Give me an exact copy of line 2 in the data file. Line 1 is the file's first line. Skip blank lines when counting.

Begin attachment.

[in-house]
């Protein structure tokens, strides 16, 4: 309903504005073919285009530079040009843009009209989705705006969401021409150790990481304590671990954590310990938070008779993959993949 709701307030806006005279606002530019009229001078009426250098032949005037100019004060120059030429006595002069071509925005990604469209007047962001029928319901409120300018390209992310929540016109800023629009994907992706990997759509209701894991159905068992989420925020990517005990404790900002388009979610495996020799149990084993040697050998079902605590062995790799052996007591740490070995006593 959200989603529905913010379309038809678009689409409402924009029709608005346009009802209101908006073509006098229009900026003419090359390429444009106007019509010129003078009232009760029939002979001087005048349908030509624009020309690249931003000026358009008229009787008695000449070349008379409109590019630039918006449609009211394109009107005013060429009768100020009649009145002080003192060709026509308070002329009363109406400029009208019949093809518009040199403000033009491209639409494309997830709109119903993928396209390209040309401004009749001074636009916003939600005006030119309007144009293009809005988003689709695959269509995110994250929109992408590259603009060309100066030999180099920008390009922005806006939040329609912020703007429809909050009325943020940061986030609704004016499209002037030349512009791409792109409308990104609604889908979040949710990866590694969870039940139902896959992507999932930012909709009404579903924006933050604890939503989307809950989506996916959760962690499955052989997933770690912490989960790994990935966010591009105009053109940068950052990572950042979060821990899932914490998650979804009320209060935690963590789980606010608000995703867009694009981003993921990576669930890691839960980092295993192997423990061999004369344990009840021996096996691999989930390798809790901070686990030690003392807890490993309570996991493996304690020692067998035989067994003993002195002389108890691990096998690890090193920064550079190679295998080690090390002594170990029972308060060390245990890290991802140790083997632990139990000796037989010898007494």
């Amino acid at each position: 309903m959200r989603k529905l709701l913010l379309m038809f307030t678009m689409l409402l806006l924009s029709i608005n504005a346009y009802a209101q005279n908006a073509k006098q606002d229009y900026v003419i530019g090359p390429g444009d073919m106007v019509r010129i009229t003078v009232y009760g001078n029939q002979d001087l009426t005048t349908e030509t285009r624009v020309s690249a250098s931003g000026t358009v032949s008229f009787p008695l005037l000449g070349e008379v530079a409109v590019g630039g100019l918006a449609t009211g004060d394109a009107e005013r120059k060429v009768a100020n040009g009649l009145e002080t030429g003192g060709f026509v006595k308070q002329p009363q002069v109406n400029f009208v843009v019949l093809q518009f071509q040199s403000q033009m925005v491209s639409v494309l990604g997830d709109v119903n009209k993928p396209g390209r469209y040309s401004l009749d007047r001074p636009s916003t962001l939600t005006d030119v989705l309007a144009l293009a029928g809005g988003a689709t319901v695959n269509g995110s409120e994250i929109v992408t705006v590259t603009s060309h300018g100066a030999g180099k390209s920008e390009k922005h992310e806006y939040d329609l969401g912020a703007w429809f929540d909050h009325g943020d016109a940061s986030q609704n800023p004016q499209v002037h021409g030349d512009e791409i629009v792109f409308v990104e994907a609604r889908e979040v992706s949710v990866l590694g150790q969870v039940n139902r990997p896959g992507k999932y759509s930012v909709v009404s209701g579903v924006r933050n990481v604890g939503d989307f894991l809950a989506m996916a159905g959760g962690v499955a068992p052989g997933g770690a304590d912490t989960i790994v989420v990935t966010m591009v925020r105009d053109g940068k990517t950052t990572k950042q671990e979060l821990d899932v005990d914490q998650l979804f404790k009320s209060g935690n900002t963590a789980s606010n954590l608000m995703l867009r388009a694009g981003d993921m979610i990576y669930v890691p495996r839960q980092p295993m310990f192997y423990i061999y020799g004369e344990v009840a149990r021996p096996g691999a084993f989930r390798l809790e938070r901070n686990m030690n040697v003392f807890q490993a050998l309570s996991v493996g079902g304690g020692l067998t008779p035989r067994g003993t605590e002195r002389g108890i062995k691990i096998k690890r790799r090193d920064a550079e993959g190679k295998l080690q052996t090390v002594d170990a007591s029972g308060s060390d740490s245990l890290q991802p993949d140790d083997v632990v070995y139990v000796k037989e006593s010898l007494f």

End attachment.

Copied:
């Protein structure tokens, strides 16, 4: 309903504005073919285009530079040009843009009209989705705006969401021409150790990481304590671990954590310990938070008779993959993949 709701307030806006005279606002530019009229001078009426250098032949005037100019004060120059030429006595002069071509925005990604469209007047962001029928319901409120300018390209992310929540016109800023629009994907992706990997759509209701894991159905068992989420925020990517005990404790900002388009979610495996020799149990084993040697050998079902605590062995790799052996007591740490070995006593 959200989603529905913010379309038809678009689409409402924009029709608005346009009802209101908006073509006098229009900026003419090359390429444009106007019509010129003078009232009760029939002979001087005048349908030509624009020309690249931003000026358009008229009787008695000449070349008379409109590019630039918006449609009211394109009107005013060429009768100020009649009145002080003192060709026509308070002329009363109406400029009208019949093809518009040199403000033009491209639409494309997830709109119903993928396209390209040309401004009749001074636009916003939600005006030119309007144009293009809005988003689709695959269509995110994250929109992408590259603009060309100066030999180099920008390009922005806006939040329609912020703007429809909050009325943020940061986030609704004016499209002037030349512009791409792109409308990104609604889908979040949710990866590694969870039940139902896959992507999932930012909709009404579903924006933050604890939503989307809950989506996916959760962690499955052989997933770690912490989960790994990935966010591009105009053109940068950052990572950042979060821990899932914490998650979804009320209060935690963590789980606010608000995703867009694009981003993921990576669930890691839960980092295993192997423990061999004369344990009840021996096996691999989930390798809790901070686990030690003392807890490993309570996991493996304690020692067998035989067994003993002195002389108890691990096998690890090193920064550079190679295998080690090390002594170990029972308060060390245990890290991802140790083997632990139990000796037989010898007494």